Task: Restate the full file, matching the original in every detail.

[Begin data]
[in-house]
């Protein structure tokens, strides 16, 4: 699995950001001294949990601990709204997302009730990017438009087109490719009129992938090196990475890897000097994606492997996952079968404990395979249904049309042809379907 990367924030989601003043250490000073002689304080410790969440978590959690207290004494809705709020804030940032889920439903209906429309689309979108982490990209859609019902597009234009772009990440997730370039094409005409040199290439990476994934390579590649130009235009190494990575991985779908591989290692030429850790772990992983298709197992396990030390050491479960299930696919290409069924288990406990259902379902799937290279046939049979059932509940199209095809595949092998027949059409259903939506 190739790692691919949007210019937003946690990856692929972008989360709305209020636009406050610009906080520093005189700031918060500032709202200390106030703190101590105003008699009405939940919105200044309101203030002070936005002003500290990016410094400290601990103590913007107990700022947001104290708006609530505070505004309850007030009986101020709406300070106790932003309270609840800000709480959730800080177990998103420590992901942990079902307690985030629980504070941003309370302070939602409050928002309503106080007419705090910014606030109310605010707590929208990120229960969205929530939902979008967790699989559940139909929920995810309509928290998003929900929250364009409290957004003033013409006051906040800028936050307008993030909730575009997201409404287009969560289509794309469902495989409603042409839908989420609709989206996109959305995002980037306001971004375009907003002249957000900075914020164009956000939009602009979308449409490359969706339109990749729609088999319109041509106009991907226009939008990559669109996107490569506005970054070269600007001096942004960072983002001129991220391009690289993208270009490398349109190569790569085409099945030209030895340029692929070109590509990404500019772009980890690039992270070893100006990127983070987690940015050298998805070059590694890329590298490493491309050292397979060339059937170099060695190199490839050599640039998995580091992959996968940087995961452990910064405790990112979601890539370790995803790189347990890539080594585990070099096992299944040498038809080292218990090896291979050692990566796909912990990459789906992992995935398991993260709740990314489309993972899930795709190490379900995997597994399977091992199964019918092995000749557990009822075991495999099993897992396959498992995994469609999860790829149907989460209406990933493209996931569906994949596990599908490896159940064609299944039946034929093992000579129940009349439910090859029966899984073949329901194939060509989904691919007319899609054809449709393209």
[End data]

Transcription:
[in-house]
């Protein structure tokens, strides 16, 4: 699995950001001294949990601990709204997302009730990017438009087109490719009129992938090196990475890897000097994606492997996952079968404990395979249904049309042809379907 990367924030989601003043250490000073002689304080410790969440978590959690207290004494809705709020804030940032889920439903209906429309689309979108982490990209859609019902597009234009772009990440997730370039094409005409040199290439990476994934390579590649130009235009190494990575991985779908591989290692030429850790772990992983298709197992396990030390050491479960299930696919290409069924288990406990259902379902799937290279046939049979059932509940199209095809595949092998027949059409259903939506 190739790692691919949007210019937003946690990856692929972008989360709305209020636009406050610009906080520093005189700031918060500032709202200390106030703190101590105003008699009405939940919105200044309101203030002070936005002003500290990016410094400290601990103590913007107990700022947001104290708006609530505070505004309850007030009986101020709406300070106790932003309270609840800000709480959730800080177990998103420590992901942990079902307690985030629980504070941003309370302070939602409050928002309503106080007419705090910014606030109310605010707590929208990120229960969205929530939902979008967790699989559940139909929920995810309509928290998003929900929250364009409290957004003033013409006051906040800028936050307008993030909730575009997201409404287009969560289509794309469902495989409603042409839908989420609709989206996109959305995002980037306001971004375009907003002249957000900075914020164009956000939009602009979308449409490359969706339109990749729609088999319109041509106009991907226009939008990559669109996107490569506005970054070269600007001096942004960072983002001129991220391009690289993208270009490398349109190569790569085409099945030209030895340029692929070109590509990404500019772009980890690039992270070893100006990127983070987690940015050298998805070059590694890329590298490493491309050292397979060339059937170099060695190199490839050599640039998995580091992959996968940087995961452990910064405790990112979601890539370790995803790189347990890539080594585990070099096992299944040498038809080292218990090896291979050692990566796909912990990459789906992992995935398991993260709740990314489309993972899930795709190490379900995997597994399977091992199964019918092995000749557990009822075991495999099993897992396959498992995994469609999860790829149907989460209406990933493209996931569906994949596990599908490896159940064609299944039946034929093992000579129940009349439910090859029966899984073949329901194939060509989904691919007319899609054809449709393209």